IT Industry Should Tap into Federal Funding for Job Training: Report

 
 
By Nathan Eddy  |  Posted 2011-05-04 Email Print this article Print
 
 
 
 
 
 
 

A CompTIA report strongly recommends businesses tap into the government's $240 million in grants for job training programs.

CompTIA, a non-profit association for the IT industry, is encouraging its membership and the broader high-tech industry to aggressively seek their share of $240 million in newly launched federal grants available for job training programs.

U.S. Secretary of Labor Hilda Solis on Monday announced the availability of approximately $240 million through the H-1B Technical Skills Training Grants program competition. Grants will be awarded to help workers update current job skills or acquire new skills so they can enter career pathways that lead to higher-paying jobs, including positions in information technology. The Department of Labor expects to fund 75 to 100 grants.

The Department of Labor will conduct a Webinar today to share information about the H-1B Technical Skills Training Grants program. Jane Oates, assistant secretary of the employment and training administration for the Department of Labor, will highlight occupations and sectors and discuss the importance of growing America's skilled workforce.

"CompTIA is very pleased to hear that the Department of Labor will fund up to 100 grants for workforce development," said Todd Thibodeaux, president and CEO of CompTIA, who participated in Monday's announcement with Solis. "With the dynamic nature of information technology, it's critical for our industry to make available to the nation's workforce opportunities for ongoing training and certification in the IT skills that will keep us competitive."

The Department of Labor intends to award two types of training grants: those that provide on-the-job training to all participants and those that use other training strategies. At least $150 million will be awarded to grantees that provide on-the-job training. The department also intends to award at least $45 million to applicants proposing to provide training for occupations in the health care industry and at least $60 million to applicants that serve long-term unemployed individuals.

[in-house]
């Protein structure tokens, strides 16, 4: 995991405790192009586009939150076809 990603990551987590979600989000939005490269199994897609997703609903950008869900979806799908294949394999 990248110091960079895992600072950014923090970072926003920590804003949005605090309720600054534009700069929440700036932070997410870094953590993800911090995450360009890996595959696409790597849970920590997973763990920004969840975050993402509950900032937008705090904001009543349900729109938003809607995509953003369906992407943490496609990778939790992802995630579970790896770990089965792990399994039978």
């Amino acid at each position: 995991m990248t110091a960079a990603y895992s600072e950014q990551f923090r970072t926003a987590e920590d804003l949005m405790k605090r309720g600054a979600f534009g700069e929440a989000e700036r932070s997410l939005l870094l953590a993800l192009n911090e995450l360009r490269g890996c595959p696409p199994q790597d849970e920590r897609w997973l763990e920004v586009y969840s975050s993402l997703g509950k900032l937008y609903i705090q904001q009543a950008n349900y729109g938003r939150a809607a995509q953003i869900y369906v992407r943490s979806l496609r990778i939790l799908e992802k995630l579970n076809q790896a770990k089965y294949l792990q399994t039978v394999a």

"These grants will help many companies-small, medium and large-address their need for skilled technology workers during these challenging economic times. CompTIA will actively support and encourage the participation of our members, large and small, in the grant solicitation," Thibodeaux said. "We're pleased that several of the recommendations have been included in the final grant solicitation process and that businesses will be able to compete for these grants and use the funding for training and up-skilling their incumbent workers."

Last fall Solis, CompTIA and leaders in the IT industry-including representatives from CVS, HP, IBM, Juniper Networks and Oracle-met to discuss strategies on how the H-1B Technical Skills Training Grants program should be structured to maximize benefits to the American workforce.

Workforce development is one of the pillars of CompTIA's advocacy on behalf of the IT industry. With more than 1.4 million certifications awarded worldwide, CompTIA is the largest provider of vendor-neutral certifications for IT professionals. These certifications are the recognized industry standards for a broad range of technology skills, including PC fundamentals and repair, networking, security, server, Linux, project management, printing and document imaging and convergence technologies.

 
 
 
 
Nathan Eddy is Associate Editor, Midmarket, at eWEEK.com. Before joining eWEEK.com, Nate was a writer with ChannelWeb and he served as an editor at FierceMarkets. He is a graduate of the Medill School of Journalism at Northwestern University.
 
 
 
 
 
 
 

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